This topic has come up a few times on this forum and I wanted to share with you some of the options I’ve been considering and perhaps it may help some of you. The important thing to keep in mind is that you have to do what’s feels right for you and your situation. What I am suggesting may or may not work for you. If you’re looking for a good resource, I recommend you start with the AAMC website (https://www.aamc.org/services/first/) or this US News article (http://www.usnews.com/education/blogs/medic al-school-admissions-doct or/2011/11/14/how-to-pay- for-medical-school)
Quick background about me: Engineer with 9 years in the field, married to amazing wife, energetic toddler and another on the way
The state school which I’ll be attending this August estimates the cost of attendance to be $30k a year for tuition and $28k for living expenses. This is a pretty fair estimate for someone that is single and moving to a low cost area but for a family of four, I need to factor in $24k for daycare and throw in another $10k for increased expenses on food, health insurance, utilities, etc. That brings a total of $62k a year for living expenses or $92k if you include tuition. Since that’s a significant amount to pay on a yearly basis, my wife and I have discussed our options and have decided that she will continue to work for 1-2 more years to minimize our reliance on loans and our savings. The rest we’ll take care of with a mixture of savings and loans.
I’ve sketched out below what I figure our expenses will be each year. For years 3 and 4 I bumped up the living expenses after my wife quits working since our health insurance will go up and I’m sure my wife will want to take our kids to all kinds of activities as they get older.
MS1: $30K Tuition + $24k Daycare + $38k Living Expenses = $92k
MS2: $30K Tuition + $24k Daycare + $38k Living Expenses = $92k
MS3: $30K Tuition + $45k Living Expenses = $75k
MS4: $30K Tuition + $45k Living Expenses = $75k
- Student Loan for tuition - My financial aid package consist of 2 loans (Federal Direct Grad Plus loans at 7.9% and Federal Direct Unsubsidized Loans at 6.8%) which total $58k. I’m going to borrow $30k of that and use it to pay for tuition.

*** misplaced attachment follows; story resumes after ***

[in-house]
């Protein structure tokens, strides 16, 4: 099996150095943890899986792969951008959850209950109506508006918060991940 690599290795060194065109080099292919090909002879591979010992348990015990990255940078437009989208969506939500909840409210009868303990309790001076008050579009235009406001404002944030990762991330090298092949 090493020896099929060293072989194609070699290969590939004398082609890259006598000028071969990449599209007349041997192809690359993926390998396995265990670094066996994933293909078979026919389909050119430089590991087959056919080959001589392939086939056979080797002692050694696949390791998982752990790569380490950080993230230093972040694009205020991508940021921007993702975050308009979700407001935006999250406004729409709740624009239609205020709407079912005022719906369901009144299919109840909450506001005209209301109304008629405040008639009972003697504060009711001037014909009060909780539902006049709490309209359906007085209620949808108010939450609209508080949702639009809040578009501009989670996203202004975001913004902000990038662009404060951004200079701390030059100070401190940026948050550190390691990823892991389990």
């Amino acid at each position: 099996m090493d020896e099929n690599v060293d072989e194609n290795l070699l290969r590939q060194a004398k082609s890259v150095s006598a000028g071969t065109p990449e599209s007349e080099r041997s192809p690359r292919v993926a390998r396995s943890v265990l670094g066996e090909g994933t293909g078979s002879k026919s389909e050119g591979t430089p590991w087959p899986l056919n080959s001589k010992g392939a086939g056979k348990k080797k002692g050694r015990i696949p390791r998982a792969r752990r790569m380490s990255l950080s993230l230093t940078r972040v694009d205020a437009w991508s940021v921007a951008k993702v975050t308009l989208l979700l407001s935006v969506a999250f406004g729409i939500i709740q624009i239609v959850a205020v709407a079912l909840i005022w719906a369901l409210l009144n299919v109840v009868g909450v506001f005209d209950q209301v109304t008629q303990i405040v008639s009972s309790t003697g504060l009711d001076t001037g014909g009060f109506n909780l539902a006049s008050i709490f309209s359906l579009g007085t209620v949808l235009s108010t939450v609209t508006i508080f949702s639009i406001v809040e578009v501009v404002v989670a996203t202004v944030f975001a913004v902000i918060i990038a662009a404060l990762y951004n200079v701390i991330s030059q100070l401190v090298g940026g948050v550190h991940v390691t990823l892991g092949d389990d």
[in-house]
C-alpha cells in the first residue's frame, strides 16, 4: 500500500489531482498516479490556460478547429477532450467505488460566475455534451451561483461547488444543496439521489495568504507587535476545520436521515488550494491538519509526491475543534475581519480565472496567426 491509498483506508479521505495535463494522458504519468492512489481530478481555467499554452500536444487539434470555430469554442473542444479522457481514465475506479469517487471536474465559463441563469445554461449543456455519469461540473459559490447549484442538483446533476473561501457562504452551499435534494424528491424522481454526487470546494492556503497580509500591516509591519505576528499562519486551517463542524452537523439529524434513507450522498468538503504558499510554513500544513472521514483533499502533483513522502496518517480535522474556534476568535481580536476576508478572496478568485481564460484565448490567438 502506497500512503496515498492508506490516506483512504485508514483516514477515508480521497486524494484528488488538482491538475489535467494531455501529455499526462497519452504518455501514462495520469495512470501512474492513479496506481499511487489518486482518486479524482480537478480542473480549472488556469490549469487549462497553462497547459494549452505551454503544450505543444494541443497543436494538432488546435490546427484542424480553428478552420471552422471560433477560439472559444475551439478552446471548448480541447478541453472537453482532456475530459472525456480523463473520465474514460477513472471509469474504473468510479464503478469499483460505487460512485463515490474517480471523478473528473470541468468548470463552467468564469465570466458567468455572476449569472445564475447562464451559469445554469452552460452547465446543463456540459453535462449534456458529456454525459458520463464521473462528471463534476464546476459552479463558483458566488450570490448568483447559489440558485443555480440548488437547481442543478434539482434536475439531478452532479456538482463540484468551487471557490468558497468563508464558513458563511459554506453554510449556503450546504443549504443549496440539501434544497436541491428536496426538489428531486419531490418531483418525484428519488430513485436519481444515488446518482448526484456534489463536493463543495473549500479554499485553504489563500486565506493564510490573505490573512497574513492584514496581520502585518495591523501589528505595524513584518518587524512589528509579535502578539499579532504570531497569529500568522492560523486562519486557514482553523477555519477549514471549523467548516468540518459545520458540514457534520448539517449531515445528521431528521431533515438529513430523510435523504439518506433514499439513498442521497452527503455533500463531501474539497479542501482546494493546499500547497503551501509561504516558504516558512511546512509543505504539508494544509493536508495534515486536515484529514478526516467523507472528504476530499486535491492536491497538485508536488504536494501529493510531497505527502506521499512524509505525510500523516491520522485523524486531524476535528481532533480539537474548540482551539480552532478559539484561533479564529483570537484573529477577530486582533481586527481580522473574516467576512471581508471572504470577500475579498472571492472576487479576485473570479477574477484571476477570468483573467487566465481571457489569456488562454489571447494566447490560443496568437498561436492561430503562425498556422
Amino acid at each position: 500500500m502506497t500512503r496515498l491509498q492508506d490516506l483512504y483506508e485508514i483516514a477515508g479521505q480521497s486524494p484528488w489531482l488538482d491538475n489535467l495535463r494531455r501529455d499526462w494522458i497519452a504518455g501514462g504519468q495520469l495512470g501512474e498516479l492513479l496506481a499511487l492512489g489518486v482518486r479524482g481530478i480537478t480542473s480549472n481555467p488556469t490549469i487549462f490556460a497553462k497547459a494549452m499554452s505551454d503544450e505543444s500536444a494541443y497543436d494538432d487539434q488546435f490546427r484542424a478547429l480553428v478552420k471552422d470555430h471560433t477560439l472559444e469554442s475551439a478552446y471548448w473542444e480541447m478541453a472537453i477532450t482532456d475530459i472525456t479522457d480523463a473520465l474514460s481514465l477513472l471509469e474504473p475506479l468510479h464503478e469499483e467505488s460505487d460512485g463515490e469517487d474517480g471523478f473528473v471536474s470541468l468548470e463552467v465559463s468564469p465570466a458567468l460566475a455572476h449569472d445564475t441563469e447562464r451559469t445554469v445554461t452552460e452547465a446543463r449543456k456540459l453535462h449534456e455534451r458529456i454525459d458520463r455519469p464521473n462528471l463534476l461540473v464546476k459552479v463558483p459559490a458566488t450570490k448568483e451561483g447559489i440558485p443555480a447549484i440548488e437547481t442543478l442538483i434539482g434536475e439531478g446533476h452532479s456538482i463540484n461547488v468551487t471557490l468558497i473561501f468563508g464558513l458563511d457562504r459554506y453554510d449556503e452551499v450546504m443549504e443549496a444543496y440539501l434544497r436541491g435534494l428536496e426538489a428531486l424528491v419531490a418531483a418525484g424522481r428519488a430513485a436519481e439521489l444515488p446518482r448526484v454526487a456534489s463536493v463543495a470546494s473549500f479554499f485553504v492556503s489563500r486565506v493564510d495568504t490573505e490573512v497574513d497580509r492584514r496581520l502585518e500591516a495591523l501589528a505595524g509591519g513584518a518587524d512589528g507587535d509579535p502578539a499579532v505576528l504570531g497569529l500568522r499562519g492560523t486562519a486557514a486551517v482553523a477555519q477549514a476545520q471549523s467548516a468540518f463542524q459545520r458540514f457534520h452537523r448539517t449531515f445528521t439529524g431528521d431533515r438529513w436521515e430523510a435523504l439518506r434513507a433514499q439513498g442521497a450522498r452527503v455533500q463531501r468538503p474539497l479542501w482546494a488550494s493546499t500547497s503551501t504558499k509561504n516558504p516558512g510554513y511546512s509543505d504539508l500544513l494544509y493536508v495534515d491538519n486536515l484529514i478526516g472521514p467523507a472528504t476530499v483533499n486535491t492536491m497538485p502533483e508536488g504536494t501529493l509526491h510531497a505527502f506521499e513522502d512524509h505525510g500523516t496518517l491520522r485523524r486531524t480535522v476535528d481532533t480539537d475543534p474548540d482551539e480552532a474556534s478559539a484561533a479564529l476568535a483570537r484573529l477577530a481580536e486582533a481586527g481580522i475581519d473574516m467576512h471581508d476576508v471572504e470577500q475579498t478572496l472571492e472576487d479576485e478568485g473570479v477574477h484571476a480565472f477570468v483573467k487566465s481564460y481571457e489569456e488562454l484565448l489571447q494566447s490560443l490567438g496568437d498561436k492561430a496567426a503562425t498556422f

- Wife’s income will go to paying day care costs and a few living expenses for the first two years. I was the major breadwinner in the house so the loss of my income is going to be tough but we’ll manage.
- Retirement accounts - I’m a bit hesitant to share this information but we have enough to withdraw a minimum of $20k a year for four years. One of the few smart decisions I’ve made was to start saving for retirement with my first job out of college. Although I’d rather not tap into it, I also don’t want to burden my family with additional debt. I plan on converting my 401k to an IRA so I can withdraw from it without paying the 10% penalty using the education exception (http://www.irs.gov/pub/irs-pdf/p970.pdf#page=56) After year 4, I may end up using the rest of my retirement savings to pay off some of my student loans early. However, for now, I want to keep my options open.
Additional backup sources for income:
- Student Loans - I can borrow the rest of the $58k that I didn’t use to pay for tuition.
- Scholarships - I didn’t get any scholarships from the school I plan on going to but I’ll be applying to several when I start.
- Reduce Living Expenses - We can always reduce our living expenses further (ex. downsize to one car, take the bus, etc) but it’s a bit harder with a family of four.
- Home Equity Loan or Refinance mortgage - Our house that we’ve had for awhile now has some equity we can tap into. Again, not preferable but it’s a card we have in play.
- Borrow from parents - keeping as last resort even though they’ve been gracious enough to offer
Although I’ve decided the following options weren’t for me (this post is getting way too long for me to explain my thought process here), I think there are some excellent opportunities for paying for medical school via other means. I think the military offers an excellent scholarship program where they pay you a stipend of about $2200 a month while you’re going to school. The MSTP is another way to go if you’re keenly interested in doing research and getting a PhD on top of your MD.
Some other options to consider:
- NHSC Scholarship Program, http://nhsc.hrsa.gov/scholarships/overview /index.h…
- Public Service Loan Forgiveness (PSLF), http://www.studentaid.ed.gov/repay-loans/forgivene …
- Health Professions Scholarship Program, http://www.med.navy.mil/sites/navmedmpte/acce ssion…
- Medical Scientist Training Program (MSTP), http://www.nigms.nih.gov/Training/InstPredoc/P redo…
My last piece of advice is to not worry about paying for medical school until after the MCAT. Mainly because that test is stressful enough to spend time worrying about something else. That being said, if you’re a few years away from applying, it doesn’t hurt to plan ahead and maybe save a little bit more than you already are doing.
Good luck and see you guys in medical school.